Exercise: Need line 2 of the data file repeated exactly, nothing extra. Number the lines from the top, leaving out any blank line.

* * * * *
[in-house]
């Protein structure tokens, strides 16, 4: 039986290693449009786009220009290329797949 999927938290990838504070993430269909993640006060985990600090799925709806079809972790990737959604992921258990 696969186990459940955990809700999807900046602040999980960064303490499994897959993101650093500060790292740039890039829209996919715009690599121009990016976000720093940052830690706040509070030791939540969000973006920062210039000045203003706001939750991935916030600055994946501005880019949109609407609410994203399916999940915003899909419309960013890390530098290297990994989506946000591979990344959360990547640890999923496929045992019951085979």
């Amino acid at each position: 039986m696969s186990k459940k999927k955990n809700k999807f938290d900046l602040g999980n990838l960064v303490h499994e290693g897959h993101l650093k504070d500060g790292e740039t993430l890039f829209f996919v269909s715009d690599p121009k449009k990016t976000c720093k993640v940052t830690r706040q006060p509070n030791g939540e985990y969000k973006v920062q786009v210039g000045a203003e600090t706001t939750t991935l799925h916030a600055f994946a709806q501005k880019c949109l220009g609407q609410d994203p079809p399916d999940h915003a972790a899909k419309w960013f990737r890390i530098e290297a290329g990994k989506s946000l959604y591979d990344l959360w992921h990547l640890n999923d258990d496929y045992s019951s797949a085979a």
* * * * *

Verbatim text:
């Protein structure tokens, strides 16, 4: 039986290693449009786009220009290329797949 999927938290990838504070993430269909993640006060985990600090799925709806079809972790990737959604992921258990 696969186990459940955990809700999807900046602040999980960064303490499994897959993101650093500060790292740039890039829209996919715009690599121009990016976000720093940052830690706040509070030791939540969000973006920062210039000045203003706001939750991935916030600055994946501005880019949109609407609410994203399916999940915003899909419309960013890390530098290297990994989506946000591979990344959360990547640890999923496929045992019951085979």